Stench of the Arms Bazaar
by Sandhya Jain on 10 Apr 2012 29 Comments
It is now obvious that the controversy over the Army Chief’s date of birth had one goal - to install in position persons considered useful by politicians, bureaucrats, and officers linked to the arms lobby. The Supreme Court erred grievously when it forced Gen. VK Singh to withdraw his petition. He remains in the awkward position of having 1951 as his birth date for all awards and promotions till the rank of Maj-Gen, and 1950 for subsequent elevations as Lt. Gen., Corps Commander, and Army Chief.

The Court did not clarify if it regarded the Attorney General’s opinion that a whimsical ‘line of succession’ should not be disturbed, as binding. Now, as whispers grow that sectarian bias influenced the choice of proposed successor, the Prime Minister should rise to the occasion, settle the dispute in the General’s favour, and keep him in office to clean up the sewer flowing into Army HQ.


Gen. Singh is being hounded for acting decisively in the Sukhna land scam; Adarsh Society scam; trying to clean up military purchases and reporting attempts to bribe him to the Defence Minister; and writing to the Prime Minister about critical gaps in our defence preparedness.


Powerful arms dealers got his letter leaked to the press, hoping the scandal would end Gen Singh’s tenure. Mercifully, Mr AK Anthony quickly ordered an enquiry and the Intelligence Bureau cleared Gen. Singh and Army HQ. India is one of the world’s largest arms importers, and the defence budget for 2012-13 is Rs. 1.94 lakh crore. It is a haven for arms dealers as the political leadership has long favoured an opaque procurement system in order to corner huge funds, ostensibly for elections.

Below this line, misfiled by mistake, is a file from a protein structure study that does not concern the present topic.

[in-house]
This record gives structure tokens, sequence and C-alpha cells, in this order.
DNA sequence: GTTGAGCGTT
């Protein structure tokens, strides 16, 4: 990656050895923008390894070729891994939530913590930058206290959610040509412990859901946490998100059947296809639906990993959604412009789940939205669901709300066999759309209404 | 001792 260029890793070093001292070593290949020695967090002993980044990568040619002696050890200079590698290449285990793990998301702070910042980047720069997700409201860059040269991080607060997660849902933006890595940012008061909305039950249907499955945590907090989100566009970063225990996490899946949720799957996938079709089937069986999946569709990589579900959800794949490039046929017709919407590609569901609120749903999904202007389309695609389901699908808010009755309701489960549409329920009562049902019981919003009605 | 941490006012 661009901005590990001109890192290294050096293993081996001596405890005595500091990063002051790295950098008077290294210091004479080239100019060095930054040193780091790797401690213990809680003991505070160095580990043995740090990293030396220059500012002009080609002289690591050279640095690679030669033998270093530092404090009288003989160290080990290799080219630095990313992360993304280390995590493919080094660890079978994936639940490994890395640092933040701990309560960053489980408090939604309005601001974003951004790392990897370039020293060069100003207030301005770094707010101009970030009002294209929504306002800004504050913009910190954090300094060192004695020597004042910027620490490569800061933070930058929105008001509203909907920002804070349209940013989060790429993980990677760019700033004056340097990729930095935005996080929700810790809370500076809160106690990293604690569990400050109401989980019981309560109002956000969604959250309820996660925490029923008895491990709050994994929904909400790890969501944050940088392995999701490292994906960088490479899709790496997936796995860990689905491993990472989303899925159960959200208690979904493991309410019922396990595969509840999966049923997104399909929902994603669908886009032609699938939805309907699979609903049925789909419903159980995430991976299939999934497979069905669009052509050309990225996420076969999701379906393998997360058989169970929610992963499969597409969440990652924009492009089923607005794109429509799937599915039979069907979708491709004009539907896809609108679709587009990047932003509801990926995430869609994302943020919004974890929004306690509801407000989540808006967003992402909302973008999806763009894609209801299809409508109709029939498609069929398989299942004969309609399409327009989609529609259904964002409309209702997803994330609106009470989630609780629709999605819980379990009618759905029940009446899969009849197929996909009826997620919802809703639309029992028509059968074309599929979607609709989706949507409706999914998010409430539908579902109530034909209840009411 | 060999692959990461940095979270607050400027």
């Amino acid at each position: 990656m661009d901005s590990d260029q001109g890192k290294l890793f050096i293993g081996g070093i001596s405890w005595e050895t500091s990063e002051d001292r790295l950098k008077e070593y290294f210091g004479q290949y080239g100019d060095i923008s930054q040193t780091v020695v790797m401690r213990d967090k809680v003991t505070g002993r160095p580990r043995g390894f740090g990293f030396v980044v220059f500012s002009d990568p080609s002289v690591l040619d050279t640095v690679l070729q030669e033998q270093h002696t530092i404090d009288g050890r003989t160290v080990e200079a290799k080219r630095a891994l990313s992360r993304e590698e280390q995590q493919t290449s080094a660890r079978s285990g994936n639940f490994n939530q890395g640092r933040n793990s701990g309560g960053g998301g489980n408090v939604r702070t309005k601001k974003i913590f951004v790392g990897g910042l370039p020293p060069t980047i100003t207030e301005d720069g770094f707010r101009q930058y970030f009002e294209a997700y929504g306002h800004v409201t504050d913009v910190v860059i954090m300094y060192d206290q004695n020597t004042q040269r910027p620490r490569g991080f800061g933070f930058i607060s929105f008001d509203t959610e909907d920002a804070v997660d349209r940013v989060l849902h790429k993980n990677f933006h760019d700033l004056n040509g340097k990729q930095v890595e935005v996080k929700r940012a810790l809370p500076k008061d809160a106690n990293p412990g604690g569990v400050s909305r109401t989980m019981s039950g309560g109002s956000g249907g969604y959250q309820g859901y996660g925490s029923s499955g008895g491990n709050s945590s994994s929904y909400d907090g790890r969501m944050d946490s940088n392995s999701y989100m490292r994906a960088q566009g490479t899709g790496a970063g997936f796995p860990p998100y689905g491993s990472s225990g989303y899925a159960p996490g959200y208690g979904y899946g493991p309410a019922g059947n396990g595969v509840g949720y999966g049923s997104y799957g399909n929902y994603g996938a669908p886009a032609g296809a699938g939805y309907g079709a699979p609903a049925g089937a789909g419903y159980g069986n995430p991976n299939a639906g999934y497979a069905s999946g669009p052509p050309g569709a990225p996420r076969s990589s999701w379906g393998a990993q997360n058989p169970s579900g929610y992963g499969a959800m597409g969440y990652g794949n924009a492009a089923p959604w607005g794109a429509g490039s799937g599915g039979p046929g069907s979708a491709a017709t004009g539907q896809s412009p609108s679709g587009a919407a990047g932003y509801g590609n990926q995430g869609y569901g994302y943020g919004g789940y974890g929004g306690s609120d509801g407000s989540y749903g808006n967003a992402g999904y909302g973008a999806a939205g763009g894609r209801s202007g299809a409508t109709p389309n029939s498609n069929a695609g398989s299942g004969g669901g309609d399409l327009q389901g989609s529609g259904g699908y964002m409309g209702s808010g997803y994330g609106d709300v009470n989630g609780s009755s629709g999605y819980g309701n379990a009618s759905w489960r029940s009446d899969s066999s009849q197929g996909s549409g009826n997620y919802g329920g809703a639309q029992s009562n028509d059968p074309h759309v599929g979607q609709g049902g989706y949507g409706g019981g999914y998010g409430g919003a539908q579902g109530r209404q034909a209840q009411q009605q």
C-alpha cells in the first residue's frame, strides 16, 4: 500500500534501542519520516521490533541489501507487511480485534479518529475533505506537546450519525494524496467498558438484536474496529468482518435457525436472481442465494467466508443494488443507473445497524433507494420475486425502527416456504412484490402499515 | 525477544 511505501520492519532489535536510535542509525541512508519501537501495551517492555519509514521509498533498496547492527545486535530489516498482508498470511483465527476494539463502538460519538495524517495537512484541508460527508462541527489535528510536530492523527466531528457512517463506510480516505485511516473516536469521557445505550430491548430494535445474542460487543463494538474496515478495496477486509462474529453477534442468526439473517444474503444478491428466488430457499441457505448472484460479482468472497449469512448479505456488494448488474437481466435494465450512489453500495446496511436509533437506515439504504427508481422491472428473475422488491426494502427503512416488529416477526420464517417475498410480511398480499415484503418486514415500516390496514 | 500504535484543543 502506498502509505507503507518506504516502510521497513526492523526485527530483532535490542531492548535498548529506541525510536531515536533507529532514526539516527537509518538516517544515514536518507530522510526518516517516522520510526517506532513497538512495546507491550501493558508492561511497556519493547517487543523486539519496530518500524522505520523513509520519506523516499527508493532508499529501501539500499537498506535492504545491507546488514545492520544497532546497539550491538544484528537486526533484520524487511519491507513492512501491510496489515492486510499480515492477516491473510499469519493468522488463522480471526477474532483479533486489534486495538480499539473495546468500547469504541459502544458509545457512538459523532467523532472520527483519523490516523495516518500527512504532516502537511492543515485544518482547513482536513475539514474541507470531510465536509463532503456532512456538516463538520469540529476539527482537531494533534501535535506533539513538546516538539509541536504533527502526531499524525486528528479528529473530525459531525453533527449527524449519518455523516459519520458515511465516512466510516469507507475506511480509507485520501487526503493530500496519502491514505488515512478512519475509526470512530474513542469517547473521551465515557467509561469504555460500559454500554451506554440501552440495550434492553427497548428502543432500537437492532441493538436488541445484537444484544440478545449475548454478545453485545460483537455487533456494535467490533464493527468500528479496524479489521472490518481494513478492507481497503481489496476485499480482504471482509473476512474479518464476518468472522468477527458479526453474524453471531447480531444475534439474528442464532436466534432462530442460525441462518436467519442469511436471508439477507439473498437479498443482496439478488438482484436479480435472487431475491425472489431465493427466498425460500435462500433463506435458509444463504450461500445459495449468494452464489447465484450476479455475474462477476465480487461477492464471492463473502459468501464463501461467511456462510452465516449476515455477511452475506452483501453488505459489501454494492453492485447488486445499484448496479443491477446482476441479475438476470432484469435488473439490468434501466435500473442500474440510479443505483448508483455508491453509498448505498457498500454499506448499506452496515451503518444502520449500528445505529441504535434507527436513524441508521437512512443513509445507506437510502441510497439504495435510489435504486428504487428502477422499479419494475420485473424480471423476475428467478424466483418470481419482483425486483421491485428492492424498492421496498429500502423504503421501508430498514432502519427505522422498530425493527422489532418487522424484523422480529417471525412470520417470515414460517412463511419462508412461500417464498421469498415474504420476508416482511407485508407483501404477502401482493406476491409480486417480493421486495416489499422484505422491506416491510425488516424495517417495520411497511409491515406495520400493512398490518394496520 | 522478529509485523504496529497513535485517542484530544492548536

But, after the letter scam, the UPA ended years of prevarication and on 2 April 2012 cleared the five- and 15-year perspective plans of the armed forces. Mr Anthony told the Army to streamline its acquisition process to fix accountability for slippages, compress the timeframe for technical evaluations and trials, and proposed more financial powers to Service HQs for speedier acquisition of weapon systems and platforms.


Too many UPA defence deals are dubious, such as the 2010 Augusta Westland helicopter deal with the Indian Air Force, for 12 VVIP helicopters at a whopping Rs. 3,566 crore. Italy is investigating allegations of corruption at parent company Finmeccanica, including the Indian deal. Company insiders say slush funds were generated after a “sudden escalation” of price by 10 million Euros. Strangely, the Public Accounts Committee and Comptroller & Auditor General have not taken note of the Italian investigation.


Gen Singh became inconvenient when he refused to sign for more all-terrain Tatra trucks in 2010, calling them sub-standard (with no proper facility for maintenance), and grossly overpriced at Rs one crore each, when available in Europe at Rs 40 lakh/truck. He famously shunned a Rs 14 crore bribe, and sought to widen the suppliers list by seeking additional proposals from Ural, Tata and Ashok Leyland.